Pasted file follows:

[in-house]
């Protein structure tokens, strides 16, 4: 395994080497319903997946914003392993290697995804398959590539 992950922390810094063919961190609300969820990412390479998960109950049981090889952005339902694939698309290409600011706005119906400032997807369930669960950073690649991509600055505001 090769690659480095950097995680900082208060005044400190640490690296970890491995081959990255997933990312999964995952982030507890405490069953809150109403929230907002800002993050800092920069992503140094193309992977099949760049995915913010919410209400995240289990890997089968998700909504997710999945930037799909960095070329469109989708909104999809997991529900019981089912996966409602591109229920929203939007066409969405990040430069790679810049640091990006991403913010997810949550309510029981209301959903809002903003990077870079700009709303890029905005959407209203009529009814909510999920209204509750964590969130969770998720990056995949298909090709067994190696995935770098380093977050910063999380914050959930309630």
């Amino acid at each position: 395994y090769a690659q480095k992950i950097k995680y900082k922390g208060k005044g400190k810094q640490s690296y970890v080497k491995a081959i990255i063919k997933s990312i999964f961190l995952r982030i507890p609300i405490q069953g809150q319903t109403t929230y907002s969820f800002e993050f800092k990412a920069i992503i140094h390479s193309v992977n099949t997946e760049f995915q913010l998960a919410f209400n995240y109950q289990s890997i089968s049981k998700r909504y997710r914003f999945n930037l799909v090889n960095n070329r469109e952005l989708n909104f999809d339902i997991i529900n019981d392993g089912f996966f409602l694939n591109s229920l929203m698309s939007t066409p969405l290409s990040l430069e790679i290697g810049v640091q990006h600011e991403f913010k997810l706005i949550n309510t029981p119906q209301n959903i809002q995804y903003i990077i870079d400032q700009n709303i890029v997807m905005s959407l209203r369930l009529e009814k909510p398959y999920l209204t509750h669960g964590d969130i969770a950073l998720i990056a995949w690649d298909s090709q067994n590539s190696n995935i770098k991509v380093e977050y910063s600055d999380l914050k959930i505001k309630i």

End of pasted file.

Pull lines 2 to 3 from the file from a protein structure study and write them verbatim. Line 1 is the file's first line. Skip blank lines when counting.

């Protein structure tokens, strides 16, 4: 395994080497319903997946914003392993290697995804398959590539 992950922390810094063919961190609300969820990412390479998960109950049981090889952005339902694939698309290409600011706005119906400032997807369930669960950073690649991509600055505001 090769690659480095950097995680900082208060005044400190640490690296970890491995081959990255997933990312999964995952982030507890405490069953809150109403929230907002800002993050800092920069992503140094193309992977099949760049995915913010919410209400995240289990890997089968998700909504997710999945930037799909960095070329469109989708909104999809997991529900019981089912996966409602591109229920929203939007066409969405990040430069790679810049640091990006991403913010997810949550309510029981209301959903809002903003990077870079700009709303890029905005959407209203009529009814909510999920209204509750964590969130969770998720990056995949298909090709067994190696995935770098380093977050910063999380914050959930309630």
């Amino acid at each position: 395994y090769a690659q480095k992950i950097k995680y900082k922390g208060k005044g400190k810094q640490s690296y970890v080497k491995a081959i990255i063919k997933s990312i999964f961190l995952r982030i507890p609300i405490q069953g809150q319903t109403t929230y907002s969820f800002e993050f800092k990412a920069i992503i140094h390479s193309v992977n099949t997946e760049f995915q913010l998960a919410f209400n995240y109950q289990s890997i089968s049981k998700r909504y997710r914003f999945n930037l799909v090889n960095n070329r469109e952005l989708n909104f999809d339902i997991i529900n019981d392993g089912f996966f409602l694939n591109s229920l929203m698309s939007t066409p969405l290409s990040l430069e790679i290697g810049v640091q990006h600011e991403f913010k997810l706005i949550n309510t029981p119906q209301n959903i809002q995804y903003i990077i870079d400032q700009n709303i890029v997807m905005s959407l209203r369930l009529e009814k909510p398959y999920l209204t509750h669960g964590d969130i969770a950073l998720i990056a995949w690649d298909s090709q067994n590539s190696n995935i770098k991509v380093e977050y910063s600055d999380l914050k959930i505001k309630i």